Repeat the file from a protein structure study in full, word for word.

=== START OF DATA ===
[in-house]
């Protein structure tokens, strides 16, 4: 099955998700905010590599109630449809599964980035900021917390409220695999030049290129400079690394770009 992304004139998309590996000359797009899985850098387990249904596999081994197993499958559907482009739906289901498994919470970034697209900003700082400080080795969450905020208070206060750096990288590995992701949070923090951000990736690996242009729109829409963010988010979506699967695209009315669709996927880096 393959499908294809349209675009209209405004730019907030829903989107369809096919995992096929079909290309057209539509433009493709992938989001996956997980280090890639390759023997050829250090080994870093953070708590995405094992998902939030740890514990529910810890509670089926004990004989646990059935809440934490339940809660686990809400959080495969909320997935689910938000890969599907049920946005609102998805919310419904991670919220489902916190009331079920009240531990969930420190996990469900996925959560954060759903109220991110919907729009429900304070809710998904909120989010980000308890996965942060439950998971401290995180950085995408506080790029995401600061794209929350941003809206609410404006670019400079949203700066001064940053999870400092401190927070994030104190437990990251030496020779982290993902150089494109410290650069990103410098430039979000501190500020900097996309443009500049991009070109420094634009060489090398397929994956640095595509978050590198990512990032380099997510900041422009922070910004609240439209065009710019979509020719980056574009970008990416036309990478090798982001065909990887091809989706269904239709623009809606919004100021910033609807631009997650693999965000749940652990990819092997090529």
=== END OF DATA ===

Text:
[in-house]
């Protein structure tokens, strides 16, 4: 099955998700905010590599109630449809599964980035900021917390409220695999030049290129400079690394770009 992304004139998309590996000359797009899985850098387990249904596999081994197993499958559907482009739906289901498994919470970034697209900003700082400080080795969450905020208070206060750096990288590995992701949070923090951000990736690996242009729109829409963010988010979506699967695209009315669709996927880096 393959499908294809349209675009209209405004730019907030829903989107369809096919995992096929079909290309057209539509433009493709992938989001996956997980280090890639390759023997050829250090080994870093953070708590995405094992998902939030740890514990529910810890509670089926004990004989646990059935809440934490339940809660686990809400959080495969909320997935689910938000890969599907049920946005609102998805919310419904991670919220489902916190009331079920009240531990969930420190996990469900996925959560954060759903109220991110919907729009429900304070809710998904909120989010980000308890996965942060439950998971401290995180950085995408506080790029995401600061794209929350941003809206609410404006670019400079949203700066001064940053999870400092401190927070994030104190437990990251030496020779982290993902150089494109410290650069990103410098430039979000501190500020900097996309443009500049991009070109420094634009060489090398397929994956640095595509978050590198990512990032380099997510900041422009922070910004609240439209065009710019979509020719980056574009970008990416036309990478090798982001065909990887091809989706269904239709623009809606919004100021910033609807631009997650693999965000749940652990990819092997090529």